0
No votes yet
From the Editor

The Year of I Don’t Know

Ellen Carr
CJON 2020, 24(6), 603 DOI: 10.1188/20.CJON.603

The year 2020 will go down in various online archives as unbelievable, unreal, seemingly unending, and brimming with unknowns. Let’s face it. How many times this year have you said, “I don’t know” to yourself or to others? Let me offer a litany of situations.

The year 2020 will go down in various online archives as unbelievable, unreal, seemingly unending, and brimming with unknowns. Let’s face it. How many times this year have you said, “I don’t know” to yourself or to others? Let me offer a litany of situations.

When I am taking care of patients—what kind, how much, or how many times can I use one set of personal protective equipment? I don’t know.

When is a patient’s spiking temperature only because of his cancer treatment and not an early sign that he has contracted the coronavirus? I don’t know.

I believe my neighbor exposed me to the virus, so I may be positive for COVID-19. Where do I go for testing? Then, who have I been around? And then, where would I go to quarantine? I don’t know.

How can I ease the fear in my patient’s eyes—the only part of her masked face that I can see—when I, also masked, start her induction chemotherapy? I don’t know.

Can I be enough comfort to my patient whose spouse cannot be by her side during her weekly chemotherapy treatment because of COVID-19 visitor restrictions? I don’t know.

When will I be able to exchange smiles and hugs with my patients again without multiple barriers, such as face masks, shields, gloves, and gowns? I don’t know.

There have been plenty of I don’t knows this year, and they will continue into next year, prompted by ambiguous policies, well-meaning but confusing decisions, and many revised or updated directives (Koffman et al., 2020). Yet, clinical oncology nurses consistently demonstrate that an environment saturated with I don’t know does not mean that there cannot also be extraordinary patient care.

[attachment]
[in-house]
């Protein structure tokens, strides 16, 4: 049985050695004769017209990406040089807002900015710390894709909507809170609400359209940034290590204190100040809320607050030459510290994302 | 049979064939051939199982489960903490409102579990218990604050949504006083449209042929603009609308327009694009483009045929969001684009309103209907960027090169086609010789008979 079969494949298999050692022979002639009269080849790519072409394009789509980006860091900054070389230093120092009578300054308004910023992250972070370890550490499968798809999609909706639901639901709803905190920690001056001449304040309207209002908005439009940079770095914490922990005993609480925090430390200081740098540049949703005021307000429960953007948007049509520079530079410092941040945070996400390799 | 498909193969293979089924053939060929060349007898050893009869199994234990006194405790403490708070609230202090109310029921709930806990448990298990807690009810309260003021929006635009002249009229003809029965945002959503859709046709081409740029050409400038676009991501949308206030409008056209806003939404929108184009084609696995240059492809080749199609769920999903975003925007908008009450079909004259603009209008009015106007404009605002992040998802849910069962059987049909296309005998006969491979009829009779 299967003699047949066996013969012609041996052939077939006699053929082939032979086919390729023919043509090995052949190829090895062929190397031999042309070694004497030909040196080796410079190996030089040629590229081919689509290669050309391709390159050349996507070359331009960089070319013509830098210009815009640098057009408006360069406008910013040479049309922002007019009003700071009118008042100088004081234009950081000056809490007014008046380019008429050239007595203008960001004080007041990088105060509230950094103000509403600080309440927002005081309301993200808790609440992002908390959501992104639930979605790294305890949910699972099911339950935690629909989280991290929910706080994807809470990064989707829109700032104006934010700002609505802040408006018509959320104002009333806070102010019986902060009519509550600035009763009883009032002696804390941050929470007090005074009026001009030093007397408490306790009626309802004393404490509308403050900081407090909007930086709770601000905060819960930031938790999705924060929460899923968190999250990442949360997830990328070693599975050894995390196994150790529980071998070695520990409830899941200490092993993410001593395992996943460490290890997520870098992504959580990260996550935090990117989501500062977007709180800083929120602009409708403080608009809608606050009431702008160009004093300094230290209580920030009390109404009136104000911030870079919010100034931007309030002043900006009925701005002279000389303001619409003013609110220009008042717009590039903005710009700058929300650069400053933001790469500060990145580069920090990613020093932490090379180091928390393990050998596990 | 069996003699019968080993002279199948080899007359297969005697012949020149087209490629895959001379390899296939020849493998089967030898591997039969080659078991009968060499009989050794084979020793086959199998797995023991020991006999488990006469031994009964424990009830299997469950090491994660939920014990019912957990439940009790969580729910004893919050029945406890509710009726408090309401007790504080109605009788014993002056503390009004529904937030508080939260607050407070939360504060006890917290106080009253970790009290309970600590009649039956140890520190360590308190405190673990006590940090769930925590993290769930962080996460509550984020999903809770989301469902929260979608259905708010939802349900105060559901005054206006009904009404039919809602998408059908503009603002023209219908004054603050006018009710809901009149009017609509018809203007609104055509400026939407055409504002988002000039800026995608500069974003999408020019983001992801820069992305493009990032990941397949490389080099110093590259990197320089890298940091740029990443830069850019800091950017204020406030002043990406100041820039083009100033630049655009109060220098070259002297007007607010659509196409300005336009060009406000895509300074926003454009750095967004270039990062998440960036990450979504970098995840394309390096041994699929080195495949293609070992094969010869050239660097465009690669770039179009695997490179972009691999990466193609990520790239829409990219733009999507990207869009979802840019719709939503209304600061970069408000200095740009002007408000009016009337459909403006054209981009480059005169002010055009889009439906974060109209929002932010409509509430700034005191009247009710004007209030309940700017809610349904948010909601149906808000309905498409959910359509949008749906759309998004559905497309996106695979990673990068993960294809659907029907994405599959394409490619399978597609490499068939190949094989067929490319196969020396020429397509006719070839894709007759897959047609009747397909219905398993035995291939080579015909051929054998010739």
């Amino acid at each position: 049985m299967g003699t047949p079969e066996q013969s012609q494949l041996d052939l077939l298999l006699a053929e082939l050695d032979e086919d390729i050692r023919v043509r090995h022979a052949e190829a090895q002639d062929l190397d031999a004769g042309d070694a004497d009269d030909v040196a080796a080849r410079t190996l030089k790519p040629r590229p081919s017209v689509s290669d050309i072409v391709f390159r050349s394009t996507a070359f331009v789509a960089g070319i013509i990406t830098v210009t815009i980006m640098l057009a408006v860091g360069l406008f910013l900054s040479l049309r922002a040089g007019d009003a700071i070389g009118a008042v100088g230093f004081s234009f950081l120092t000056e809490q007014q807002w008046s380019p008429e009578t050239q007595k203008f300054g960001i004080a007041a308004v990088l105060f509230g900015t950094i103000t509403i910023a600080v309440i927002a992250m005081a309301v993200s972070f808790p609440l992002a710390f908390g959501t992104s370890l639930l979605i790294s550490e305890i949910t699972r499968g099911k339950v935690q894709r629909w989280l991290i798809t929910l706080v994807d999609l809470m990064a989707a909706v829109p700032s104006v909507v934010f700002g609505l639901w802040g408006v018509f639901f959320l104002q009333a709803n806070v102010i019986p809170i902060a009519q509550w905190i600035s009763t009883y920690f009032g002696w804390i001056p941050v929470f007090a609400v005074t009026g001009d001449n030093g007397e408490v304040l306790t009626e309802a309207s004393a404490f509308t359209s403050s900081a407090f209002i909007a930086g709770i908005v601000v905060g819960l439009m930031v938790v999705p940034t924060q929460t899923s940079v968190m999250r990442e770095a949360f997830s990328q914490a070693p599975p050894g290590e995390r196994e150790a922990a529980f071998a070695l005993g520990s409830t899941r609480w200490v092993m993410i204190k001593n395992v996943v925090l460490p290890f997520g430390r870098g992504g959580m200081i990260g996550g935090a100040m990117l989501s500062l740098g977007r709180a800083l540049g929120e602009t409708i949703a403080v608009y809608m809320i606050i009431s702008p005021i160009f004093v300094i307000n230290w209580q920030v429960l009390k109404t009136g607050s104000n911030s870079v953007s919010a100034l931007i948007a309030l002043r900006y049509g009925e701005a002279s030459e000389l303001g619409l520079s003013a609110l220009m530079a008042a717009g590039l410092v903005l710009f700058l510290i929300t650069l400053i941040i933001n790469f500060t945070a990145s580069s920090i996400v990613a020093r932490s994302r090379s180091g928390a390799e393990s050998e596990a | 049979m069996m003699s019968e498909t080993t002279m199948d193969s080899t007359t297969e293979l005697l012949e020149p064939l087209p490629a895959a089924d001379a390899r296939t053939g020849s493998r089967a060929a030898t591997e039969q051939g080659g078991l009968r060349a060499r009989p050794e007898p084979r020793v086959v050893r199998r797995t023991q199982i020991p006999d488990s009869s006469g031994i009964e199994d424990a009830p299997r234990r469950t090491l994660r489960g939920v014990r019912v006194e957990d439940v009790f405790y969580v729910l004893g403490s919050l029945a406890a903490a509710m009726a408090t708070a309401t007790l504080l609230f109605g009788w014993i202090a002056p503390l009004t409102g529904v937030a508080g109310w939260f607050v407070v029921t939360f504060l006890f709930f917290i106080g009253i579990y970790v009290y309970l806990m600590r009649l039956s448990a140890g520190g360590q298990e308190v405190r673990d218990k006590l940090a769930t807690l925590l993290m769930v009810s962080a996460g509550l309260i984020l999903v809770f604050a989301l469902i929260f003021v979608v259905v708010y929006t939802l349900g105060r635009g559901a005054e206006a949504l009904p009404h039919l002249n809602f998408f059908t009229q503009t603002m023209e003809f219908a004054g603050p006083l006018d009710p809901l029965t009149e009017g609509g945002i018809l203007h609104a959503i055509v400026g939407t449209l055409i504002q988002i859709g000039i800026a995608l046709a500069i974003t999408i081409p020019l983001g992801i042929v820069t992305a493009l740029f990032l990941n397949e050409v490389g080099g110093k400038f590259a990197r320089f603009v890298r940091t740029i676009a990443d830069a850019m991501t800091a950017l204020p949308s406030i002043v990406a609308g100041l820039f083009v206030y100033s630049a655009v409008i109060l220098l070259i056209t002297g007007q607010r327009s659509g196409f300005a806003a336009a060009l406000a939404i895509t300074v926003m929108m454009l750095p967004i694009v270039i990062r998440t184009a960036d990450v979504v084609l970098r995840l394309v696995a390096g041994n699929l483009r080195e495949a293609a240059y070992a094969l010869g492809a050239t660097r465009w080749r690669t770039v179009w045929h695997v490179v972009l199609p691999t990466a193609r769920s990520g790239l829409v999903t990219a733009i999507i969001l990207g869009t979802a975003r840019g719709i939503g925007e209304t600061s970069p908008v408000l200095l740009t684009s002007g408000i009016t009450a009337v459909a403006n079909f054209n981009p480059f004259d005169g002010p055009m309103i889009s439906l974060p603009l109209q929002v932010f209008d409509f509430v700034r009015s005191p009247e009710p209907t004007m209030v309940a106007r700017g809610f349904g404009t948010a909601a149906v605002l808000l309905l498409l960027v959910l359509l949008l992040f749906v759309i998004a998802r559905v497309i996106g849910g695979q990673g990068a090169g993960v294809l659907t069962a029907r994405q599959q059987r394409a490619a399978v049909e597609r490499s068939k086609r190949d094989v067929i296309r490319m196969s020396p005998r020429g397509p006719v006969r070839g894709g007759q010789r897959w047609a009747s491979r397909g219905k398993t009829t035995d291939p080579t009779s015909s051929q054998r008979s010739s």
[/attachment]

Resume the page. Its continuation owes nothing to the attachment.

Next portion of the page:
Clinical oncology nurses rely on solid competencies as their bedrock for safe, evidence-based, compassionate care. Each day, a myriad of questions can still be confidently answered, based on clinical experience and the clinical expertise of colleagues. Think about where you were in early 2020 and where you are now. You’ve gotten through days this year that lacked direction, surety, and rhythm. To provide lifesaving care and quell your patients’ anxieties, you are still a model for how to use personal protective equipment, minimize direct-care contact, and wash hands frequently. You have had many moments of managing to stay on schedule with abundant anxiety in the room from both patients and coworkers. As usual, you have deftly dealt with a steady flow of patients, some with unanticipated reactions to treatment. You have learned how to really listen to your patients through sometimes iffy telecommunications, picking up on their new but vague symptoms. And you can still cut through your own wearying fatigue and make crucial patient care decisions that belie to outsiders just how tired you are.

Let’s acknowledge that, in most cases, you do know and can figure it out even when there is doubt. Clinical nurses are built to be resilient (Rishel, 2015). They are perceptive critical thinkers (Nibbelink & Brewer, 2018) and savvy communicators (Ferrell et al., 2020). At the end of the day, they are a source of sanity when sanity is in short supply.

So, here’s to 2020. Bid it adieu. C’est la vie. It certainly was a year to remember. And now, on to 2021. You’ve got this. This, I know.

The author gratefully acknowledges Janice Maienza, RN, MSN, who shared many I don’t know conversations in 2020.

About the Author(s)

Ellen Carr, PhD, RN, AOCN®, is an oncology communications consultant in San Diego, CA. Carr can be reached at CJONEditor@ons.org.

 

References 

Ferrell, B., Buller, H., & Paice, J. (2020). Communication skills: Use of the interprofessional communications curriculum to address physical aspects of care. Clinical Journal of Oncology Nursing, 24(5), 547–553. https://doi.org/10.1188/20.cjon.547-553

Koffman, J., Gross, J., Etkind, S., & Selman, S. (2020). Uncertainty and COVID-19: How are we to respond? Journal of the Royal Society of Medicine, 113(6) 211–216.

Nibbelink, C., & Brewer, B. (2018). Decision-making in nursing practice: An integrative literature review. Journal of Clinical Nursing, 27(5–6), 917–928.

Rishel, C. (2015). The role of resilience and mindful leadership in oncology nursing. Oncology Nursing Forum, 42(2), 198–199. https://doi.org/10.1188/15.ONF.198-199